Vascular health linked to dementia risk

  • A large study found a better cardiovascular health score was linked to a lower dementia risk and slower rates of cognitive decline, with both aspects reducing with each positive factor.
  • A large, long-running study found that higher systolic blood pressure at age 50 was linked to a greater risk of developing dementia, even when below the threshold for hypertension.
  • A large study reports that aggressive lowering of systolic blood pressure reduced the risk of MCI and dementia.
  • A long-running study found that older adults with high levels of arterial stiffness were more likely to develop dementia during the next 15 years.
  • Hypertensive rats exhibited larger ventricles, decreased brain volume, and impaired fluid transport in the brain possibly linked to impaired clearance of amyloid proteins.

Optimal levels of cardiovascular health in older age associated with lower dementia risk

A French study involving 6,626 older adults (65+) found that having optimal levels in more measures of cardiovascular health (nonsmoking, weight, diet, physical activity, cholesterol, blood glucose and blood pressure) was associated with lower dementia risk and slower rates of cognitive decline. Dementia risk and rates of cognitive decline lowered with each additional metric at the recommended optimal level.

The measures come from an American Heart Association seven-item checklist aimed at preventing cardiovascular disease.

https://www.eurekalert.org/pub_releases/2018-08/jn-hol081618.php

Dementia risk increased in 50-year-olds with blood pressure below hypertension threshold

New findings from the large, long-running Whitehall II study revealed that 50-year-olds who had blood pressure that was higher than normal but still below the usual threshold for treating hypertension, were at increased risk of developing dementia in later life.

This increased risk was seen even when they didn’t have other heart or blood vessel-related problems.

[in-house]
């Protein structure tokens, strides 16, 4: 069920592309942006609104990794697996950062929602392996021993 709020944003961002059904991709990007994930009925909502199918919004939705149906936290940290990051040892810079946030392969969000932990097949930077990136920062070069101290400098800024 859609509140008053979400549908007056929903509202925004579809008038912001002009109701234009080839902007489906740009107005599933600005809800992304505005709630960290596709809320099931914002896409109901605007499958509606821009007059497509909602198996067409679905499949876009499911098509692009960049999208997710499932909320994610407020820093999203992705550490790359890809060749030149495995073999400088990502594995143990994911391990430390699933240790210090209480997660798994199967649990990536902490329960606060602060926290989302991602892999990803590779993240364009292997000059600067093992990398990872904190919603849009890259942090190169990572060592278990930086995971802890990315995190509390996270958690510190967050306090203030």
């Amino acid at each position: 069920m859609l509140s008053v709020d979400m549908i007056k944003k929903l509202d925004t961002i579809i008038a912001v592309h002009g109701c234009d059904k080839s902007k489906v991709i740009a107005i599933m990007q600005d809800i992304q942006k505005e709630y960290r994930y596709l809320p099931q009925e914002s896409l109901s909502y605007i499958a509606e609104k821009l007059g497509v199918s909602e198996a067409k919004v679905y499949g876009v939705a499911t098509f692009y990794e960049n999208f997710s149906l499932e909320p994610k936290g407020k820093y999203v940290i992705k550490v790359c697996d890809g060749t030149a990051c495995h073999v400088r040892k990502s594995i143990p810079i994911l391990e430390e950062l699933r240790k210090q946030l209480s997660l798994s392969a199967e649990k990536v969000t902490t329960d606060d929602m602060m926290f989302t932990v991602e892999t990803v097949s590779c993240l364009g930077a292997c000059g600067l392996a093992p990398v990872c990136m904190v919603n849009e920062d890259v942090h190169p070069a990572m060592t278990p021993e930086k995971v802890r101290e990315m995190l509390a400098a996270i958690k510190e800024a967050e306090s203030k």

The study involved 8,639 people, of whom 32.5% were women. Participants were aged between 35-55 in 1985, and had their blood pressure measured in 1985, 1991, 1997 and 2003. 385 (4.5%) developed dementia by 2017.

Those who had a systolic blood pressure of 130 mmHg or more at the age of 50 had a 45% greater risk of developing dementia than those with a lower systolic blood pressure at the same age. This association was not seen at the ages of 60 and 70, and diastolic blood pressure was not linked to dementia.

https://www.eurekalert.org/pub_releases/2018-06/esoc-dri061118.php

https://www.theguardian.com/science/2018/jun/13/dementia-risk-to-50-year-olds-with-raised-blood-pressure-study

Intensive blood pressure control reduces risk of MCI

Preliminary results from the Systolic Blood Pressure Intervention Trial (SPRINT) has found that aggressive lowering of systolic blood pressure produced significant reductions in the risk of MCI, and MCI/dementia.

The randomized clinical trial compared an intensive strategy with a systolic blood pressure goal of less than 120 mm Hg and a standard care strategy targeting a systolic blood pressure goal of less than 140 mm Hg. The study involved 9,361 hypertensive older adults (mean age 67.9).

The intensive treatment group had a 19% lower rate of new cases of MCI, and the combined outcome of MCI plus probable all-cause dementia was 15% lower. Serious adverse events of hypotension, syncope, electrolyte abnormalities, and acute kidney injury or acute renal failure occurred more frequently in the intensive-treatment group (4.7% vs 2.5%).

Participants were seen monthly for the first 3 months and every 3 months thereafter. Medications were adjusted on a monthly basis and lifestyle modification was encouraged. 30% of the participants were African American and 10% were Hispanic.

Preliminary results from 673 participants in the trial revealed that total white matter lesion (WML) volume increased in both treatment groups, but the increase was significantly less in the intensive treatment group. There was no significant difference in total brain volume change.

The findings were reported at the Alzheimer's Association International Conference (AAIC) 2018 in Chicago.